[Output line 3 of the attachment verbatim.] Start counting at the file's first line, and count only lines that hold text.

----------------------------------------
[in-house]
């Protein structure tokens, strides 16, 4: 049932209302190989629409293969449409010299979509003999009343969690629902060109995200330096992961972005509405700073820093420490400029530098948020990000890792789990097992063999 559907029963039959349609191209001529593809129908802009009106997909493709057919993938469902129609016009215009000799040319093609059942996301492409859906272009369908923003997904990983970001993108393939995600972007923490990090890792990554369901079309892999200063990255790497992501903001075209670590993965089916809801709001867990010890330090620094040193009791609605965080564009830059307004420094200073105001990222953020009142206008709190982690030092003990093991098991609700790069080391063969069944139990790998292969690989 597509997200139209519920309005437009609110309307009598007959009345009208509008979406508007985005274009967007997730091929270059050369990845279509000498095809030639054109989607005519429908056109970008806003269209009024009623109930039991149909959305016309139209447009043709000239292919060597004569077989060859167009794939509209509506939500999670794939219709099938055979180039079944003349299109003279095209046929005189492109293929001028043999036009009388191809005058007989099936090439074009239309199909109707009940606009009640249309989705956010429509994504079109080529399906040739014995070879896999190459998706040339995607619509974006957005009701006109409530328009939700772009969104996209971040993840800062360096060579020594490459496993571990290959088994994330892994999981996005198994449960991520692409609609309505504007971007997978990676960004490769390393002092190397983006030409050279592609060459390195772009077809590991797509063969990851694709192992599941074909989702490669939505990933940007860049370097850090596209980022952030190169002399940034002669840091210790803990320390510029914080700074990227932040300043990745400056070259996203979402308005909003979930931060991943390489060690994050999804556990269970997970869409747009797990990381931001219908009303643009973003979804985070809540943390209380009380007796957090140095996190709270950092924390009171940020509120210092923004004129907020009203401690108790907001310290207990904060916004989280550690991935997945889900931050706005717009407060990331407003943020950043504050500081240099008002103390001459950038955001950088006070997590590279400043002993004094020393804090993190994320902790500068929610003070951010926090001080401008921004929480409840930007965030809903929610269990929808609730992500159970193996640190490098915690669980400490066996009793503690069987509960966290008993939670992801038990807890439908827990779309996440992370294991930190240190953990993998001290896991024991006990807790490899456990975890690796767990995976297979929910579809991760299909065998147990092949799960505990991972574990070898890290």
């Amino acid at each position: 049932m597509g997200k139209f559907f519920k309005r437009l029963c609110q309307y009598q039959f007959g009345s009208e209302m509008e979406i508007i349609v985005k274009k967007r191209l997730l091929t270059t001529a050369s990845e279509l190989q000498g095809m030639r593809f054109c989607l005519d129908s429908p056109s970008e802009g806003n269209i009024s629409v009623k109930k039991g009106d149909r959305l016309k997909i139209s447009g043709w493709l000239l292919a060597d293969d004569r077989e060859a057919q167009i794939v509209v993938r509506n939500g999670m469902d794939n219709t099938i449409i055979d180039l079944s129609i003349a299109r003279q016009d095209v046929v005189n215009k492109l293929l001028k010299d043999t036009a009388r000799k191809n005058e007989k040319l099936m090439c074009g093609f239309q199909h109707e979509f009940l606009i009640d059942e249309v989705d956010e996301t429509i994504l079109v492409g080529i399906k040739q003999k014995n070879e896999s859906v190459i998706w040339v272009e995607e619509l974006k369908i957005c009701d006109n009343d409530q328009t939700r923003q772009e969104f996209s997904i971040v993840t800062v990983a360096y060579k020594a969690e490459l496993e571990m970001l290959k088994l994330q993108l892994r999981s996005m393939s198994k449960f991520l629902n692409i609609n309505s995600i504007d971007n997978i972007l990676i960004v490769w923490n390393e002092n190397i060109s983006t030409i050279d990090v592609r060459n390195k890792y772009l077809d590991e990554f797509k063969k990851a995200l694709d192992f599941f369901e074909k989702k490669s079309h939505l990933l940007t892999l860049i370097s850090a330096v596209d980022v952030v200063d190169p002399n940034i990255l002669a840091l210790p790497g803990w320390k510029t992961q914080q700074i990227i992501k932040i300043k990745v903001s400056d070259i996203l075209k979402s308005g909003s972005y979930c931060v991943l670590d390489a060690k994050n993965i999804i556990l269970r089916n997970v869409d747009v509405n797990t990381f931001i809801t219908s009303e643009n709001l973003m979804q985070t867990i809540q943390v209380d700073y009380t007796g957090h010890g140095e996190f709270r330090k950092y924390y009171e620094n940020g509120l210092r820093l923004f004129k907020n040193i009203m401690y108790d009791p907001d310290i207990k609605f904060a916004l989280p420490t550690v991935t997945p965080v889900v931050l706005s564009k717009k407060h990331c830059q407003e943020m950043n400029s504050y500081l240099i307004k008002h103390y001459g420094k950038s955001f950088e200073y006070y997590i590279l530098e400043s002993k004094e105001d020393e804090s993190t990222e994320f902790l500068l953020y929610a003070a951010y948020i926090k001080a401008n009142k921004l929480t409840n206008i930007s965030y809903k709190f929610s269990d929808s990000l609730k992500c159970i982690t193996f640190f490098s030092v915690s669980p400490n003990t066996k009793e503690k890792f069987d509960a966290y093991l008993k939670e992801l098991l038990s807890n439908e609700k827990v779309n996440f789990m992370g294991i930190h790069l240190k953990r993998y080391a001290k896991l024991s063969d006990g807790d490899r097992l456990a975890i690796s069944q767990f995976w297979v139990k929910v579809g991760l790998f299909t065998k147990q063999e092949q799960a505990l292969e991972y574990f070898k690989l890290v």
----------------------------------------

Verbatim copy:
């Amino acid at each position: 049932m597509g997200k139209f559907f519920k309005r437009l029963c609110q309307y009598q039959f007959g009345s009208e209302m509008e979406i508007i349609v985005k274009k967007r191209l997730l091929t270059t001529a050369s990845e279509l190989q000498g095809m030639r593809f054109c989607l005519d129908s429908p056109s970008e802009g806003n269209i009024s629409v009623k109930k039991g009106d149909r959305l016309k997909i139209s447009g043709w493709l000239l292919a060597d293969d004569r077989e060859a057919q167009i794939v509209v993938r509506n939500g999670m469902d794939n219709t099938i449409i055979d180039l079944s129609i003349a299109r003279q016009d095209v046929v005189n215009k492109l293929l001028k010299d043999t036009a009388r000799k191809n005058e007989k040319l099936m090439c074009g093609f239309q199909h109707e979509f009940l606009i009640d059942e249309v989705d956010e996301t429509i994504l079109v492409g080529i399906k040739q003999k014995n070879e896999s859906v190459i998706w040339v272009e995607e619509l974006k369908i957005c009701d006109n009343d409530q328009t939700r923003q772009e969104f996209s997904i971040v993840t800062v990983a360096y060579k020594a969690e490459l496993e571990m970001l290959k088994l994330q993108l892994r999981s996005m393939s198994k449960f991520l629902n692409i609609n309505s995600i504007d971007n997978i972007l990676i960004v490769w923490n390393e002092n190397i060109s983006t030409i050279d990090v592609r060459n390195k890792y772009l077809d590991e990554f797509k063969k990851a995200l694709d192992f599941f369901e074909k989702k490669s079309h939505l990933l940007t892999l860049i370097s850090a330096v596209d980022v952030v200063d190169p002399n940034i990255l002669a840091l210790p790497g803990w320390k510029t992961q914080q700074i990227i992501k932040i300043k990745v903001s400056d070259i996203l075209k979402s308005g909003s972005y979930c931060v991943l670590d390489a060690k994050n993965i999804i556990l269970r089916n997970v869409d747009v509405n797990t990381f931001i809801t219908s009303e643009n709001l973003m979804q985070t867990i809540q943390v209380d700073y009380t007796g957090h010890g140095e996190f709270r330090k950092y924390y009171e620094n940020g509120l210092r820093l923004f004129k907020n040193i009203m401690y108790d009791p907001d310290i207990k609605f904060a916004l989280p420490t550690v991935t997945p965080v889900v931050l706005s564009k717009k407060h990331c830059q407003e943020m950043n400029s504050y500081l240099i307004k008002h103390y001459g420094k950038s955001f950088e200073y006070y997590i590279l530098e400043s002993k004094e105001d020393e804090s993190t990222e994320f902790l500068l953020y929610a003070a951010y948020i926090k001080a401008n009142k921004l929480t409840n206008i930007s965030y809903k709190f929610s269990d929808s990000l609730k992500c159970i982690t193996f640190f490098s030092v915690s669980p400490n003990t066996k009793e503690k890792f069987d509960a966290y093991l008993k939670e992801l098991l038990s807890n439908e609700k827990v779309n996440f789990m992370g294991i930190h790069l240190k953990r993998y080391a001290k896991l024991s063969d006990g807790d490899r097992l456990a975890i690796s069944q767990f995976w297979v139990k929910v579809g991760l790998f299909t065998k147990q063999e092949q799960a505990l292969e991972y574990f070898k690989l890290v």